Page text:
Politics In the Eye of the Storm, for now

Tropical cyclones, as is well known, have a ‘eye’ that is relatively quiet. As the howling winds of one wall of the cyclone pass over and relative quiet descends, it is easy to think the whole thing is over.

We now appear to be in the eye of an economic and political cyclone right now, giving a strange, almost unnatural, calm to this years political Party conferences.

The first part of the cyclone passed over us over 2008 and 2010 with both economic and political crises. So although we can see the cloud wall of the other side of the cyclone, this years conferences experienced only minor squalls. No leadership challenges or crises, just the odd limp rumors. No big policy splits. No factions to speak of.

It won’t last of course. Even if by some miracle the European and American political classes manage to avoid a second recession, or even depression, we are in for a period of economic hardship and consequent political instability.

Real household incomes in the UK are set to fall by between 7-10%, as bad as the Great depression. We face another lost generation as youth unemployment soars, probably worse than Thatcher’s in the early 1980s, the consequences of which we are still living with. 

Nor has the pain of the services and benefits cuts really bitten yet. Some of the pain may have come early, but it has not, as some continue to say, been gotten over with. It will continue and deepen as we experience an unprecedentedly long period of public spending recession.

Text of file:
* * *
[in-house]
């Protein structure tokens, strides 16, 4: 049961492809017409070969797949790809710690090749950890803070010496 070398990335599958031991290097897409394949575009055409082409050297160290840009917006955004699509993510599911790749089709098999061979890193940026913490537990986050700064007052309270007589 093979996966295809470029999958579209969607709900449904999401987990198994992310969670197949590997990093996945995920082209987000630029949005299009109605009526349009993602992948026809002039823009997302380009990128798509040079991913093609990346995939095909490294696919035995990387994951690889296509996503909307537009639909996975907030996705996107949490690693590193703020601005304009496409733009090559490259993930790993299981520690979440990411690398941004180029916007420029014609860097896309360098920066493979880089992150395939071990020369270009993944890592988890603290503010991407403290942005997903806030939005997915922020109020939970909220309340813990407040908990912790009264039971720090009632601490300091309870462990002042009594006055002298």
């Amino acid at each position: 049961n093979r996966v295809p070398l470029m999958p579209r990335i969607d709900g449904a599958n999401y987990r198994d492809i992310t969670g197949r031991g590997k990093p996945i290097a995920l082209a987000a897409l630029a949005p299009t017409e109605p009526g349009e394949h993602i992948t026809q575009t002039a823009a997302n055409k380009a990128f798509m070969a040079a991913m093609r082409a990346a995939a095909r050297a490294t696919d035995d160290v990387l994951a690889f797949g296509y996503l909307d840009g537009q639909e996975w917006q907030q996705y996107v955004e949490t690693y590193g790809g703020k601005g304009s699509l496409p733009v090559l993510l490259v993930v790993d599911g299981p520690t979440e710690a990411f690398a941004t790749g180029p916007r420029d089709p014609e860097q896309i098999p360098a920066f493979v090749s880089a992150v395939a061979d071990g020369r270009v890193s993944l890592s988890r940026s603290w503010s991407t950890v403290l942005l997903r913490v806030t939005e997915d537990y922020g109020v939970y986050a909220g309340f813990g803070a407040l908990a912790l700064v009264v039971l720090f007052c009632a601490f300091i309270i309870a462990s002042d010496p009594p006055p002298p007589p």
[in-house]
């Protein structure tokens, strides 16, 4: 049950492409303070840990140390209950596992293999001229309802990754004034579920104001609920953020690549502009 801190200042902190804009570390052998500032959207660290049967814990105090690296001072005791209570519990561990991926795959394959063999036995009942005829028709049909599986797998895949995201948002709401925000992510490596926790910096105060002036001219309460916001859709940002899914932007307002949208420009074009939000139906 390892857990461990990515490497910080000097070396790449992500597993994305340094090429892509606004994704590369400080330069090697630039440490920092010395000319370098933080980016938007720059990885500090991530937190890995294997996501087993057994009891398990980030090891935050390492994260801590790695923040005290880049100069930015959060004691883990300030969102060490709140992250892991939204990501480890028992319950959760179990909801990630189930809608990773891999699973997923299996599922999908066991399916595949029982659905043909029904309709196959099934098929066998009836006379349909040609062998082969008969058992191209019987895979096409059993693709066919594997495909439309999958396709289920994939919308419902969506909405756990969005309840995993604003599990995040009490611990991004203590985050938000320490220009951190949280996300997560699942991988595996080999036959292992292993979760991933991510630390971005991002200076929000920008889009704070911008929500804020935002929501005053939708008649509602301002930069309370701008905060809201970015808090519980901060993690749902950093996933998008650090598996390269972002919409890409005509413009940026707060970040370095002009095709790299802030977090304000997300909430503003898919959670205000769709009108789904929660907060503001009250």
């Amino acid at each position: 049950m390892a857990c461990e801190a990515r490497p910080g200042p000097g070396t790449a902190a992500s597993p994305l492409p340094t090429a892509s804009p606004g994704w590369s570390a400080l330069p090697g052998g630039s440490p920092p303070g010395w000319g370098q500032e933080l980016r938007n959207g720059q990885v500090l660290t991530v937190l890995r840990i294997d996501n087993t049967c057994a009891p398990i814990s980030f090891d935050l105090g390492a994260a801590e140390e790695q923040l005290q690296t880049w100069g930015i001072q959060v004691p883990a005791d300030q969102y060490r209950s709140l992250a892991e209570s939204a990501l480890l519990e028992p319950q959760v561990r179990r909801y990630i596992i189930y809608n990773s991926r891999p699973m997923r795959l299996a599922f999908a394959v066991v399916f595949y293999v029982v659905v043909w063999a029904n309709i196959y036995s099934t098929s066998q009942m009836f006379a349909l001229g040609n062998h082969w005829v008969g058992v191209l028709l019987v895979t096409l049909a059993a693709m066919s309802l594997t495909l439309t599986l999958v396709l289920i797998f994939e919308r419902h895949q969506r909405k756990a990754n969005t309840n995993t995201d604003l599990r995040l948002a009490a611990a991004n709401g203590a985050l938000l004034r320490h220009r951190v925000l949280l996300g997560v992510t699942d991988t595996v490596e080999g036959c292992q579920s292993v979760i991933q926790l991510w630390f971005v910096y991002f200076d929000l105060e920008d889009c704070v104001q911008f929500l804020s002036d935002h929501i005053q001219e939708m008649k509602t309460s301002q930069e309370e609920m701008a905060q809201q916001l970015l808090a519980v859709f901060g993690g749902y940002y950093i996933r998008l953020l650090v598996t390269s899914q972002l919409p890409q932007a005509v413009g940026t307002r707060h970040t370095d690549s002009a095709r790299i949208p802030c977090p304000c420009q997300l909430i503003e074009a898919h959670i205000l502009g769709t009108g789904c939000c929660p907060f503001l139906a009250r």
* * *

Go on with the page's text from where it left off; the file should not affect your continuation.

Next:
We have had some glimpses of the political fault lines that will emerge as the cyclone hits us again.  Last week’s Labour conference saw Ed Milliband revive some good old fashioned social democratic ideas and raise the spectre of tackling feral capitalism. Expect some fire and brimstone Thatcherism at this weeks Tory conference in response, a good portion directed at their partners in Coalition the Liberal Democrats. But most of this has, so far, been all sound and fury and very little real substance, yet.

So this Party conference season will have been weirdly becalmed between the once and future storms. Reality will soon enough bite back.

One thought on “Politics In the Eye of the Storm, for now

  1. I would agree, the storm is raging about us, look at the volatility of the world stock markets and commodity prices. The consequences of which are yet to be felt.

    One interesting fact, during the last crash of 2008, governments response was to regulate our banks, instructing them to recapitalize their balance sheets. To do this the obvious course was to sell equity and buy bonds. Now who has bought the “risk free” bonds within the Euro zone?

    Maybe a discussion on the governments investment policy into UK Plc would be of interest. We are taught from an early stage that investment in research and development is very important, that we should invest in our main asset, our work force. To this extent there are even tax breaks for such development. Now what is UK Plc doing about developing it’s main asset?

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